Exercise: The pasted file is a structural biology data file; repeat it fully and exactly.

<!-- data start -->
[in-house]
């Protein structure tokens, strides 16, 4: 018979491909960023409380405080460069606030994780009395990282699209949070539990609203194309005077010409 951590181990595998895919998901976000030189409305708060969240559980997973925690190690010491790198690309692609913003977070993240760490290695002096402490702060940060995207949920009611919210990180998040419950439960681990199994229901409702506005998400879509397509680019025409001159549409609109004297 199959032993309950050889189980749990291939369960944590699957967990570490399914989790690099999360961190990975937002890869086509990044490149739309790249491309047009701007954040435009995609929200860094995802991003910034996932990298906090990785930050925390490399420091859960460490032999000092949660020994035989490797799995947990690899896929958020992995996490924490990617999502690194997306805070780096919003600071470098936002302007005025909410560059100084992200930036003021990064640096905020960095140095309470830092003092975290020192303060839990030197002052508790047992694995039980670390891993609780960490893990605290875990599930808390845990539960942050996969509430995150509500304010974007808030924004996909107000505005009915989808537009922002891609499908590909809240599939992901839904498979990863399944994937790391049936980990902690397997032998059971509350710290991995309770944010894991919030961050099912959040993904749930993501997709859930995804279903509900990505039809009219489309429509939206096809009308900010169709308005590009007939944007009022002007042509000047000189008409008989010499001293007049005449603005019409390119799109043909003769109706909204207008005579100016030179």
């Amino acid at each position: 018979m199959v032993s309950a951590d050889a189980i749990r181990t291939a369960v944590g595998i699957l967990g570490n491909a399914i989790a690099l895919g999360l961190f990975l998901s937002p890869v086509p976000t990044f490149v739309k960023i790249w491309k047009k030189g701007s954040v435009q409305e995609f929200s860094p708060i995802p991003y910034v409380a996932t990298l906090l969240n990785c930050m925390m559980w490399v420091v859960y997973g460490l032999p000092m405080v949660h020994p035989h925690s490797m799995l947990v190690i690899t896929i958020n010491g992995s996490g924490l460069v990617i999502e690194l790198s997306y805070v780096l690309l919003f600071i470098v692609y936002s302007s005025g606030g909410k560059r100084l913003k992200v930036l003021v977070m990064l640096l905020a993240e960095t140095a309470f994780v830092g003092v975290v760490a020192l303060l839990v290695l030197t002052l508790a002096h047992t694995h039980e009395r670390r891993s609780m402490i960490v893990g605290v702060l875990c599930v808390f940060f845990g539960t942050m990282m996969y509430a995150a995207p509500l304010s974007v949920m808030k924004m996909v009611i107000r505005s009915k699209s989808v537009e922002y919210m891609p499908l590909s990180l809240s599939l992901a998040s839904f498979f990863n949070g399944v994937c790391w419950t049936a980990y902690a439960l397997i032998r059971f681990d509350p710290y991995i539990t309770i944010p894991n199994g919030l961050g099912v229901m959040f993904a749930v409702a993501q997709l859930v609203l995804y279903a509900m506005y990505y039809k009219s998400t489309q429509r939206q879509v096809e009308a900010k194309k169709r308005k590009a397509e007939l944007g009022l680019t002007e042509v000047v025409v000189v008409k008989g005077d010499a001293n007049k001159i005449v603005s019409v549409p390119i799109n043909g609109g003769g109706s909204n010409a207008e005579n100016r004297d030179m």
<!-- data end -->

[in-house]
């Protein structure tokens, strides 16, 4: 018979491909960023409380405080460069606030994780009395990282699209949070539990609203194309005077010409 951590181990595998895919998901976000030189409305708060969240559980997973925690190690010491790198690309692609913003977070993240760490290695002096402490702060940060995207949920009611919210990180998040419950439960681990199994229901409702506005998400879509397509680019025409001159549409609109004297 199959032993309950050889189980749990291939369960944590699957967990570490399914989790690099999360961190990975937002890869086509990044490149739309790249491309047009701007954040435009995609929200860094995802991003910034996932990298906090990785930050925390490399420091859960460490032999000092949660020994035989490797799995947990690899896929958020992995996490924490990617999502690194997306805070780096919003600071470098936002302007005025909410560059100084992200930036003021990064640096905020960095140095309470830092003092975290020192303060839990030197002052508790047992694995039980670390891993609780960490893990605290875990599930808390845990539960942050996969509430995150509500304010974007808030924004996909107000505005009915989808537009922002891609499908590909809240599939992901839904498979990863399944994937790391049936980990902690397997032998059971509350710290991995309770944010894991919030961050099912959040993904749930993501997709859930995804279903509900990505039809009219489309429509939206096809009308900010169709308005590009007939944007009022002007042509000047000189008409008989010499001293007049005449603005019409390119799109043909003769109706909204207008005579100016030179």
């Amino acid at each position: 018979m199959v032993s309950a951590d050889a189980i749990r181990t291939a369960v944590g595998i699957l967990g570490n491909a399914i989790a690099l895919g999360l961190f990975l998901s937002p890869v086509p976000t990044f490149v739309k960023i790249w491309k047009k030189g701007s954040v435009q409305e995609f929200s860094p708060i995802p991003y910034v409380a996932t990298l906090l969240n990785c930050m925390m559980w490399v420091v859960y997973g460490l032999p000092m405080v949660h020994p035989h925690s490797m799995l947990v190690i690899t896929i958020n010491g992995s996490g924490l460069v990617i999502e690194l790198s997306y805070v780096l690309l919003f600071i470098v692609y936002s302007s005025g606030g909410k560059r100084l913003k992200v930036l003021v977070m990064l640096l905020a993240e960095t140095a309470f994780v830092g003092v975290v760490a020192l303060l839990v290695l030197t002052l508790a002096h047992t694995h039980e009395r670390r891993s609780m402490i960490v893990g605290v702060l875990c599930v808390f940060f845990g539960t942050m990282m996969y509430a995150a995207p509500l304010s974007v949920m808030k924004m996909v009611i107000r505005s009915k699209s989808v537009e922002y919210m891609p499908l590909s990180l809240s599939l992901a998040s839904f498979f990863n949070g399944v994937c790391w419950t049936a980990y902690a439960l397997i032998r059971f681990d509350p710290y991995i539990t309770i944010p894991n199994g919030l961050g099912v229901m959040f993904a749930v409702a993501q997709l859930v609203l995804y279903a509900m506005y990505y039809k009219s998400t489309q429509r939206q879509v096809e009308a900010k194309k169709r308005k590009a397509e007939l944007g009022l680019t002007e042509v000047v025409v000189v008409k008989g005077d010499a001293n007049k001159i005449v603005s019409v549409p390119i799109n043909g609109g003769g109706s909204n010409a207008e005579n100016r004297d030179m």